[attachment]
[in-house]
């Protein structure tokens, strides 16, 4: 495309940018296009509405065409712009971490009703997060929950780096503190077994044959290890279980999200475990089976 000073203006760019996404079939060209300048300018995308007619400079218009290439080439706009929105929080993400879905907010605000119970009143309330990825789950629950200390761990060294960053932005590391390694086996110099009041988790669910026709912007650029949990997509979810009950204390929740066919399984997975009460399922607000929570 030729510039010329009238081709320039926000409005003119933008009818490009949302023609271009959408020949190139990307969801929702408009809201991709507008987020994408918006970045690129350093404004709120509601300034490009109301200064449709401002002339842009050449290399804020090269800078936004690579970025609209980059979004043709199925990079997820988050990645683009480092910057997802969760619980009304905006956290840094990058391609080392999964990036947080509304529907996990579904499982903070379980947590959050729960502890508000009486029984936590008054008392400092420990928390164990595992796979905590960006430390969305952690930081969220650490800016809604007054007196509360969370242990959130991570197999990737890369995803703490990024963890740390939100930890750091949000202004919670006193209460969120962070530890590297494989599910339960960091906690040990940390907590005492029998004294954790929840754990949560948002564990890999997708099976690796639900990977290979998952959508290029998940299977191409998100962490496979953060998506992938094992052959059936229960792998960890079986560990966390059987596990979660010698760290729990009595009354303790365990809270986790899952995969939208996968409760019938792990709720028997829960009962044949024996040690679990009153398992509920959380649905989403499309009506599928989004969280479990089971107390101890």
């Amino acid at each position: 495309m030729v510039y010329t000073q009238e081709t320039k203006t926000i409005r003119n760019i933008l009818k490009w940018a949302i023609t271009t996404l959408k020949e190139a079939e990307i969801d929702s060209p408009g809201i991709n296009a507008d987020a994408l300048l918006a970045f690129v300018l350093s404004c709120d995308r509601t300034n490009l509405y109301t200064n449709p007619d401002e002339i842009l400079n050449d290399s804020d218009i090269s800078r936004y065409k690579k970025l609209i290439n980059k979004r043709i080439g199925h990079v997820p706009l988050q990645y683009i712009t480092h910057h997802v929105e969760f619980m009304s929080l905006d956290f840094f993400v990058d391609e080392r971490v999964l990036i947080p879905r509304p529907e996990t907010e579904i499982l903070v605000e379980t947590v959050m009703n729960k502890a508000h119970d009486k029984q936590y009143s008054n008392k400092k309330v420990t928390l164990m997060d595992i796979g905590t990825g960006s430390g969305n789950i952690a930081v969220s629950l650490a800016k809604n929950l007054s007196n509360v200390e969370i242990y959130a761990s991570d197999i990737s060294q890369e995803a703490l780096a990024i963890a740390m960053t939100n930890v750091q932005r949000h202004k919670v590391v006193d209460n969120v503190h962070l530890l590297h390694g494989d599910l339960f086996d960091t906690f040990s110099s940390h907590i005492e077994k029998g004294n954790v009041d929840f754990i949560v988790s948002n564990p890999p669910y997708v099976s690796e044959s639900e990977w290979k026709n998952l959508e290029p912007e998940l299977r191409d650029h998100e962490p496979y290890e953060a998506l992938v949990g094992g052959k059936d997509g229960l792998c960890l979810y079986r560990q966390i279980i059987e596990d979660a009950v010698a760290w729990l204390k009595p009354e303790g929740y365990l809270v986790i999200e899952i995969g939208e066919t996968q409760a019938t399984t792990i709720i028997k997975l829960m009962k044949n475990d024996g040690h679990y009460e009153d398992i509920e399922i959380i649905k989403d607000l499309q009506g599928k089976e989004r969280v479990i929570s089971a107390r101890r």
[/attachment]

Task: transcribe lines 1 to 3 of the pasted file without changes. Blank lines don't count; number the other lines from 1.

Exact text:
[in-house]
């Protein structure tokens, strides 16, 4: 495309940018296009509405065409712009971490009703997060929950780096503190077994044959290890279980999200475990089976 000073203006760019996404079939060209300048300018995308007619400079218009290439080439706009929105929080993400879905907010605000119970009143309330990825789950629950200390761990060294960053932005590391390694086996110099009041988790669910026709912007650029949990997509979810009950204390929740066919399984997975009460399922607000929570 030729510039010329009238081709320039926000409005003119933008009818490009949302023609271009959408020949190139990307969801929702408009809201991709507008987020994408918006970045690129350093404004709120509601300034490009109301200064449709401002002339842009050449290399804020090269800078936004690579970025609209980059979004043709199925990079997820988050990645683009480092910057997802969760619980009304905006956290840094990058391609080392999964990036947080509304529907996990579904499982903070379980947590959050729960502890508000009486029984936590008054008392400092420990928390164990595992796979905590960006430390969305952690930081969220650490800016809604007054007196509360969370242990959130991570197999990737890369995803703490990024963890740390939100930890750091949000202004919670006193209460969120962070530890590297494989599910339960960091906690040990940390907590005492029998004294954790929840754990949560948002564990890999997708099976690796639900990977290979998952959508290029998940299977191409998100962490496979953060998506992938094992052959059936229960792998960890079986560990966390059987596990979660010698760290729990009595009354303790365990809270986790899952995969939208996968409760019938792990709720028997829960009962044949024996040690679990009153398992509920959380649905989403499309009506599928989004969280479990089971107390101890």
């Amino acid at each position: 495309m030729v510039y010329t000073q009238e081709t320039k203006t926000i409005r003119n760019i933008l009818k490009w940018a949302i023609t271009t996404l959408k020949e190139a079939e990307i969801d929702s060209p408009g809201i991709n296009a507008d987020a994408l300048l918006a970045f690129v300018l350093s404004c709120d995308r509601t300034n490009l509405y109301t200064n449709p007619d401002e002339i842009l400079n050449d290399s804020d218009i090269s800078r936004y065409k690579k970025l609209i290439n980059k979004r043709i080439g199925h990079v997820p706009l988050q990645y683009i712009t480092h910057h997802v929105e969760f619980m009304s929080l905006d956290f840094f993400v990058d391609e080392r971490v999964l990036i947080p879905r509304p529907e996990t907010e579904i499982l903070v605000e379980t947590v959050m009703n729960k502890a508000h119970d009486k029984q936590y009143s008054n008392k400092k309330v420990t928390l164990m997060d595992i796979g905590t990825g960006s430390g969305n789950i952690a930081v969220s629950l650490a800016k809604n929950l007054s007196n509360v200390e969370i242990y959130a761990s991570d197999i990737s060294q890369e995803a703490l780096a990024i963890a740390m960053t939100n930890v750091q932005r949000h202004k919670v590391v006193d209460n969120v503190h962070l530890l590297h390694g494989d599910l339960f086996d960091t906690f040990s110099s940390h907590i005492e077994k029998g004294n954790v009041d929840f754990i949560v988790s948002n564990p890999p669910y997708v099976s690796e044959s639900e990977w290979k026709n998952l959508e290029p912007e998940l299977r191409d650029h998100e962490p496979y290890e953060a998506l992938v949990g094992g052959k059936d997509g229960l792998c960890l979810y079986r560990q966390i279980i059987e596990d979660a009950v010698a760290w729990l204390k009595p009354e303790g929740y365990l809270v986790i999200e899952i995969g939208e066919t996968q409760a019938t399984t792990i709720i028997k997975l829960m009962k044949n475990d024996g040690h679990y009460e009153d398992i509920e399922i959380i649905k989403d607000l499309q009506g599928k089976e989004r969280v479990i929570s089971a107390r101890r």